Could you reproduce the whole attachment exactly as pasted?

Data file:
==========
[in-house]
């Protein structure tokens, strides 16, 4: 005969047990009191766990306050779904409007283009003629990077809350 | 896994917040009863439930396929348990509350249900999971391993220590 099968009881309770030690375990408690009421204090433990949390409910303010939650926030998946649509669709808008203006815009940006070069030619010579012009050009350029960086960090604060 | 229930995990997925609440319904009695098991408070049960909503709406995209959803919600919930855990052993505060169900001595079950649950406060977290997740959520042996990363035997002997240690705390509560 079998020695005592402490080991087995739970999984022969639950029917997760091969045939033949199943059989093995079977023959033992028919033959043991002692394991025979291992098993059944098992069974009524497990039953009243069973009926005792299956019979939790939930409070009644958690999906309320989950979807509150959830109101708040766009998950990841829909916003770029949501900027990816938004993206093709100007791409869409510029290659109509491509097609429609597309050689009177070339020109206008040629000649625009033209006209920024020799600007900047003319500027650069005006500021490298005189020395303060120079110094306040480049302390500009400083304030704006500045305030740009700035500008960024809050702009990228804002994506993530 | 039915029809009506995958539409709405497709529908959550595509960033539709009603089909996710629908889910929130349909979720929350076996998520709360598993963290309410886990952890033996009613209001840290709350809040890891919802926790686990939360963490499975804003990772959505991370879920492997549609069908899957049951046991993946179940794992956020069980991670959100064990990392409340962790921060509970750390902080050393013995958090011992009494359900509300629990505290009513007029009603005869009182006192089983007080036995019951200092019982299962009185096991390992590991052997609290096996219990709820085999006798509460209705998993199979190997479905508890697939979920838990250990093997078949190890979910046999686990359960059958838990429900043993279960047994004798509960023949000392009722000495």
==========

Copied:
[in-house]
């Protein structure tokens, strides 16, 4: 005969047990009191766990306050779904409007283009003629990077809350 | 896994917040009863439930396929348990509350249900999971391993220590 099968009881309770030690375990408690009421204090433990949390409910303010939650926030998946649509669709808008203006815009940006070069030619010579012009050009350029960086960090604060 | 229930995990997925609440319904009695098991408070049960909503709406995209959803919600919930855990052993505060169900001595079950649950406060977290997740959520042996990363035997002997240690705390509560 079998020695005592402490080991087995739970999984022969639950029917997760091969045939033949199943059989093995079977023959033992028919033959043991002692394991025979291992098993059944098992069974009524497990039953009243069973009926005792299956019979939790939930409070009644958690999906309320989950979807509150959830109101708040766009998950990841829909916003770029949501900027990816938004993206093709100007791409869409510029290659109509491509097609429609597309050689009177070339020109206008040629000649625009033209006209920024020799600007900047003319500027650069005006500021490298005189020395303060120079110094306040480049302390500009400083304030704006500045305030740009700035500008960024809050702009990228804002994506993530 | 039915029809009506995958539409709405497709529908959550595509960033539709009603089909996710629908889910929130349909979720929350076996998520709360598993963290309410886990952890033996009613209001840290709350809040890891919802926790686990939360963490499975804003990772959505991370879920492997549609069908899957049951046991993946179940794992956020069980991670959100064990990392409340962790921060509970750390902080050393013995958090011992009494359900509300629990505290009513007029009603005869009182006192089983007080036995019951200092019982299962009185096991390992590991052997609290096996219990709820085999006798509460209705998993199979190997479905508890697939979920838990250990093997078949190890979910046999686990359960059958838990429900043993279960047994004798509960023949000392009722000495």